Processed meats and cancer, a germy Space Center, a gene-shuffling malaria parasite and a global microbiome proposal. This week in Abstract Science.
(Washington Post, Peter Whoriskey, 10/26/15)
After reviewing decades of research, a World Health Organization panel said this week that bacon, sausage and other processed meats cause cancer and that red meat probably does, too. The findings, culled from animal as well as clinical studies, are tough and controversial, even within the panel. The decision was not unanimous. The WHO panel cited studies suggesting that an additional 3.5 ounces of red meat every day raises the risk of colorectal cancer by 17 percent; eating an additional 1.8 ounces of processed meat daily raises the risk by 18 percent, according to the research cited. Still, compared to carcinogens such as cigarettes, the magnitude of the danger appears small, experts said. The research into a possible link between eating red meat and cancer has been the subject of scientific debate for decades, with colorectal cancer being a long-standing area of concern. But by concluding that processed meat causes cancer, and that red meat “probably” causes cancer, the WHO findings go well beyond the tentative associations that some other groups have reported.
(Science, Jon Cohen, 10/26/15)
A new study has found that microorganisms from human skin are boldly going where few have gone before. Researchers from NASA’s Jet Propulsion Laboratory recently uncovered compelling evidence that bacteria is present throughout the International Space Station, which could cause serious harm to astronauts. In the most comprehensive hunt for bacteria and fungi ever done of the ISS, the team sequenced genetic material plucked from dust found in equipment that returned to Earth: an air filter used for 40 months and two used vacuum cleaner bags. The findings appeared this week in Microbiome. Scientists used deep-sequencing methods and clinically removed cells that did not have an intact membrane, increasing the likelihood that the DNA came from viral bacteria and fungi, not dead bug parts. Then they compared DNA sequences derived from the ISS with vacuum bag dust collected over several months at two JPL clean rooms, which have about 50 people in them each day.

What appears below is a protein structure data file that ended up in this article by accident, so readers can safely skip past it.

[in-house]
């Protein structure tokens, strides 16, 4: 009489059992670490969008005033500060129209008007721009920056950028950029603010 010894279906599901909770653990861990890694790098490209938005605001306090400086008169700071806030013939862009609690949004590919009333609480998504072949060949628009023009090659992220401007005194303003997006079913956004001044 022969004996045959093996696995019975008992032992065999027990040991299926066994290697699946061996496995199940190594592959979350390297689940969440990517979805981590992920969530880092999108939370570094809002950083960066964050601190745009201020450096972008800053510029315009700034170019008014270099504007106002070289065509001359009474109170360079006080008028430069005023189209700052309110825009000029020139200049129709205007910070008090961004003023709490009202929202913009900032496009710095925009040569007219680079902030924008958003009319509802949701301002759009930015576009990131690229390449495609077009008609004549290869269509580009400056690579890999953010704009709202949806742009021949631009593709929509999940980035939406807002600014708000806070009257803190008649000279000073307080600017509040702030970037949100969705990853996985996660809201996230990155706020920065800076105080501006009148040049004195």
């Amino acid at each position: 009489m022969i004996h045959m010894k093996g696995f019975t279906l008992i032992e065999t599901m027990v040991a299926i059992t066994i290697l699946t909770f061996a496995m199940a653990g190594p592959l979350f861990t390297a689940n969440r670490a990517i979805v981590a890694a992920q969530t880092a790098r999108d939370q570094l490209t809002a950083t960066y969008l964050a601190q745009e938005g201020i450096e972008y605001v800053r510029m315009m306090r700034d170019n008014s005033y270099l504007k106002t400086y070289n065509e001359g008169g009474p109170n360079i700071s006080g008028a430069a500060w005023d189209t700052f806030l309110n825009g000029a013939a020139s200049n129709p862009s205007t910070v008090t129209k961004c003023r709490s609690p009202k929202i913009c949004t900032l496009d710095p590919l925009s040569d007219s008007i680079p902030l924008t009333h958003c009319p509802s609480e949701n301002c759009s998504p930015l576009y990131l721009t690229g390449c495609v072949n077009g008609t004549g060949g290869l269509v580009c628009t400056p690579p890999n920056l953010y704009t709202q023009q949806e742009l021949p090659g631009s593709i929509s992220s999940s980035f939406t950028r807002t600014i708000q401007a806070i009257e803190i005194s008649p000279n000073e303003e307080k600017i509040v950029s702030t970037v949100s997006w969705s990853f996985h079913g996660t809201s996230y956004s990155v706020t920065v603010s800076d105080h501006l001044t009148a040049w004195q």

(Scientific American, Veronique Greenwood, 10/27/15)
P. falciparumis the world’s most dangerous malaria parasite, causing 600,000 deaths every year and killing more children under the age of 5 than any other infectious disease on the planet. For decades, scientists have been trying to find an effective vaccine, but their efforts have been impeded by the organism’s quick-footed way its genes evade the immune system. New evidence published this week in Nature Communications describe in detail how the gene shuffles its vargenes—offering fresh hope that vaccines could be developed to fight these them. The scientists used network analysis, which involves drawing links between nodes that have something in common to generate a diagram with underlying patterns, to track the history of malaria parasites. (The Scientific American article originally appeared in Quanta Magazine.)
(Nature, Nicole Dubilier, Margaret McFall-Ngai, Liping Zhao, 10/28/15)
We’ve all heard the saying, “It Takes A Village.” On the heels of a US-centric announcement this week proposing the creation of a Unified Microbiome Initiative to study the activities of the Earth’s microbial ecosystems, a trio of scientists from the US, Germany and China have taken the idea one step further and called for an International Microbiome Initiative (IMI) supported by funding agencies and foundations around the world. Their rationale, outlined in this excellent commentary, said an international effort would ensure the sharing of standards across borders and disciplines, and bring cohesion to the multitude of microbiome initiatives that exist.
—Compiled by Senior Scientific Writer Regina McEnery